“Flu season is right around the corner, and that means it’s time to get your annual flu shot,” says LIUNA General Secretary-Treasurer and LHSFNA Labor Co-Chairman Armand E. Sabitoni. He adds, “If you have diabetes, be at the front of the line. A flu shot can save your life.”
Flu sickens and kills thousands of people every year, and diabetics who become ill are at an increased risk for complications, such as pneumonia.
Flu and Diabetes
Along with fever, stuffy noise, sore throat and body aches, flu causes nausea, vomiting and diarrhea. These effects can raise blood sugar levels. At the same time, however, they can also lead to dehydration, which can make blood sugar levels plummet. Erratic blood sugar levels are not good for diabetics.
Diabetes is at Epidemic Stage
More than 25 million people in the United States and Canada are diabetic. At least seven million more have diabetes and do not know it. It is not a coincidence that many of these people are also obese. Diabetes, particularly type 2 diabetes, is often related to this condition. Diabetes is the leading cause of new cases of blindness, kidney failure and amputations of feet and legs not related to accidents or injury. The CDC predicts that one out of every three U.S. residents will have type 2 diabetes by 2050.
Diabetics usually take longer to recover from the flu. They are also more likely to die when they get it.
The Centers for Disease Control and Prevention (CDC) recommend that diabetics get an annual flu shot by mid-November, before flu season begins. (The nasal spray vaccine should not be given to people with diabetes.) Because diabetics are also at increased risk for pneumonia, the CDC further recommends that they get the pneumococcal vaccination. Both of these vaccines are fully covered under Medicare Part B.
Even with a vaccination, people sometimes still get the flu. However, on these occasions, the illness tends to be milder and easier to manage. Recovery is usually faster.
If you are diabetic and you do get the flu, take care of yourself. Always:
Which Flu Shot Should You Get?
This year, for the first time, a limited number of vaccines will protect against four strains of flu instead of the traditional three. Egg-free shots (most flu vaccines are grown in eggs) are also available for the first time for people who are allergic to eggs. Talk to your health care provider about the flu shot that is best for you.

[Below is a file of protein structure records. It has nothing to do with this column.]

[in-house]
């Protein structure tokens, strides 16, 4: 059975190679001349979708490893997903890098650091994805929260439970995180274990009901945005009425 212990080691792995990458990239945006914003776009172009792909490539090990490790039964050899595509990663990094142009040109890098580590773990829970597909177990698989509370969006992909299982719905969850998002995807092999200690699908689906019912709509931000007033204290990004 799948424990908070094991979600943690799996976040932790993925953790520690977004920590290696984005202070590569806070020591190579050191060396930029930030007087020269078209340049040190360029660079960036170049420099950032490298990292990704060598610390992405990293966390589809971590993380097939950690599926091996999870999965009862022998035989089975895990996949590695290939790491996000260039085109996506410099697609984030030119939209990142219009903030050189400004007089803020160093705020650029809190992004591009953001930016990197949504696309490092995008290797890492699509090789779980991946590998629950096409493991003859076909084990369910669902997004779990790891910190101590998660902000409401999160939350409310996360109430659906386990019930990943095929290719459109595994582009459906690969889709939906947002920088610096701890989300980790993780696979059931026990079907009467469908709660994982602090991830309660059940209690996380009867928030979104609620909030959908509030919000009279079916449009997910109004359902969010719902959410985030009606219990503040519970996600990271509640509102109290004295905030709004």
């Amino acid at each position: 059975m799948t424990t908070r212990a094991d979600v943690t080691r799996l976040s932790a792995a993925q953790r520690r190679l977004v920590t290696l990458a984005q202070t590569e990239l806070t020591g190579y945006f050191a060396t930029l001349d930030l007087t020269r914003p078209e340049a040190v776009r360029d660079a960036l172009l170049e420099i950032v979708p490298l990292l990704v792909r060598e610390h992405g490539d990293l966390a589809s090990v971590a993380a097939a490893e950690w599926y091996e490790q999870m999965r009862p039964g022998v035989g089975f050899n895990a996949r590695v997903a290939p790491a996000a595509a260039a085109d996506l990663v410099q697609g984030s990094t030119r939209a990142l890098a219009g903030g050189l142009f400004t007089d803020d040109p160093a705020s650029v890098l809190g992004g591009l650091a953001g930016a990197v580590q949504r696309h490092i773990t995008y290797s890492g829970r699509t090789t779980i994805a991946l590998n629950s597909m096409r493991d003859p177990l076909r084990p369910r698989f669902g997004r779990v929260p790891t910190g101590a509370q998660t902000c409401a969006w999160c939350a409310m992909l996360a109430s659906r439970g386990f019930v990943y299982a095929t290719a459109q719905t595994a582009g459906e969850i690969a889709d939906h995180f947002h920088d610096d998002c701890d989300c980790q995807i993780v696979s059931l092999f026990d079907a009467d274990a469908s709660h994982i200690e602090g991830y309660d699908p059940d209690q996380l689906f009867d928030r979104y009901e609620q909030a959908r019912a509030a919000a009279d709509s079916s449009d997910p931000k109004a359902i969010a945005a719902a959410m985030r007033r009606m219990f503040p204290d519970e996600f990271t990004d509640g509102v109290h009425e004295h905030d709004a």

- Check the label before taking any over-the-counter (OTC) medication. Some OTC medications – cough syrup for example – contain sugar. Ask your pharmacist to recommend a medication that is low in sugar or better yet, sugar-free.
- Stay hydrated and eat. Let your doctor know if you are having difficulty keeping food down as this may affect your diabetes medication. It may need to be adjusted while you are sick.
- Weigh yourself every day. Losing weight when you are not trying to do so can be a signal that your blood sugar is too high.
In addition to getting an annual flu shot, here are other tips that will help keep the flu away:
- Cover nose and mouth with a tissue when coughing/ sneezing or cough/ sneeze into elbow.
- Wash hands often with soap and water or an alcohol-based hand cleaner, especially after coughing/ sneezing.
- Avoid touching your eyes, nose, mouth.
- Avoid close contact with sick people.
- If you have the flu, stay home for at least 24 hours after your fever is gone (fever should be gone without the use of a fever-reducing medicine) and keep away from others.
More information about flu and diabetes is available at www.flu.gov , www.cdc.gov/flu , www.cdc.gov/diabetes or by calling 1-800-CDC-INFO.
The LHSFNA also has health alerts and other materials regarding the flu and diabetes prevention and detection that are available in English and in Spanish. Order them through the Fund’s online Publications Catalogue.
[Janet Lubman Rathner]